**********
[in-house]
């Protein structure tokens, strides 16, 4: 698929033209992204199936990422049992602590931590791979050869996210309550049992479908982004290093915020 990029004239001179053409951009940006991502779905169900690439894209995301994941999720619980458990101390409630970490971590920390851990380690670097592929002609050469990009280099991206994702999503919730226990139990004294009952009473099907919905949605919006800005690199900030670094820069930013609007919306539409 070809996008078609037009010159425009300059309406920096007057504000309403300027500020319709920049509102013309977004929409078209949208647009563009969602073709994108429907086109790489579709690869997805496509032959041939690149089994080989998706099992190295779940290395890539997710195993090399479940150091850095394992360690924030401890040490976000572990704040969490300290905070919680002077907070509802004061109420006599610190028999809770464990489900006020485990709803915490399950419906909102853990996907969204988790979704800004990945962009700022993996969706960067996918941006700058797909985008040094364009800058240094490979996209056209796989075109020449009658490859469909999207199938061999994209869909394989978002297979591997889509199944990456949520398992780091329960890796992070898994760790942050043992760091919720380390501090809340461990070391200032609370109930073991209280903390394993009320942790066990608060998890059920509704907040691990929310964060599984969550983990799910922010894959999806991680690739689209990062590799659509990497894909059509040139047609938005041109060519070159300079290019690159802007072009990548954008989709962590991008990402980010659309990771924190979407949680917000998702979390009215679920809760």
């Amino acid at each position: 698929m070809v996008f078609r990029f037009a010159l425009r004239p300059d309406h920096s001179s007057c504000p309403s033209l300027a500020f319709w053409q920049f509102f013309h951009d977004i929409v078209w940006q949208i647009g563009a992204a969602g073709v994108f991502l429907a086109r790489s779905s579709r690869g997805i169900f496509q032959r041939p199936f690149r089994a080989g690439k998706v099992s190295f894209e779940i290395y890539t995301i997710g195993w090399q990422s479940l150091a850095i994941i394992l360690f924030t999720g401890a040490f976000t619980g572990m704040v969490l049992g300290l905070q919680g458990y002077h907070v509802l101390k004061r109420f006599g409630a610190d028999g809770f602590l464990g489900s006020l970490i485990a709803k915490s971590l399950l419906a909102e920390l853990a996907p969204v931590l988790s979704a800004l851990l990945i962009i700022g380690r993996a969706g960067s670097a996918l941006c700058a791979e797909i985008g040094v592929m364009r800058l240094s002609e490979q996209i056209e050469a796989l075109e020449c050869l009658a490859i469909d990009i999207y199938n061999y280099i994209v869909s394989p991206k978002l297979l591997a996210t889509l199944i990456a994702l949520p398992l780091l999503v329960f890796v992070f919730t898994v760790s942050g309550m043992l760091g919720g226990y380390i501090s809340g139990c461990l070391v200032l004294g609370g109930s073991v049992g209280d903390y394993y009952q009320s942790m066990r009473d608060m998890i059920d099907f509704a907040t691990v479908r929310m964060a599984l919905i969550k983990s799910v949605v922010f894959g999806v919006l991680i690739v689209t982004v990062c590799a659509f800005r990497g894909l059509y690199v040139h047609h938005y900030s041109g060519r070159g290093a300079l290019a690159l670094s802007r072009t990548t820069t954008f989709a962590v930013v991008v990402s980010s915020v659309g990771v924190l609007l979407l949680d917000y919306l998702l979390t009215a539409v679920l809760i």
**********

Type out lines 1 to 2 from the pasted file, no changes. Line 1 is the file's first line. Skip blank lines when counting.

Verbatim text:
[in-house]
């Protein structure tokens, strides 16, 4: 698929033209992204199936990422049992602590931590791979050869996210309550049992479908982004290093915020 990029004239001179053409951009940006991502779905169900690439894209995301994941999720619980458990101390409630970490971590920390851990380690670097592929002609050469990009280099991206994702999503919730226990139990004294009952009473099907919905949605919006800005690199900030670094820069930013609007919306539409 070809996008078609037009010159425009300059309406920096007057504000309403300027500020319709920049509102013309977004929409078209949208647009563009969602073709994108429907086109790489579709690869997805496509032959041939690149089994080989998706099992190295779940290395890539997710195993090399479940150091850095394992360690924030401890040490976000572990704040969490300290905070919680002077907070509802004061109420006599610190028999809770464990489900006020485990709803915490399950419906909102853990996907969204988790979704800004990945962009700022993996969706960067996918941006700058797909985008040094364009800058240094490979996209056209796989075109020449009658490859469909999207199938061999994209869909394989978002297979591997889509199944990456949520398992780091329960890796992070898994760790942050043992760091919720380390501090809340461990070391200032609370109930073991209280903390394993009320942790066990608060998890059920509704907040691990929310964060599984969550983990799910922010894959999806991680690739689209990062590799659509990497894909059509040139047609938005041109060519070159300079290019690159802007072009990548954008989709962590991008990402980010659309990771924190979407949680917000998702979390009215679920809760």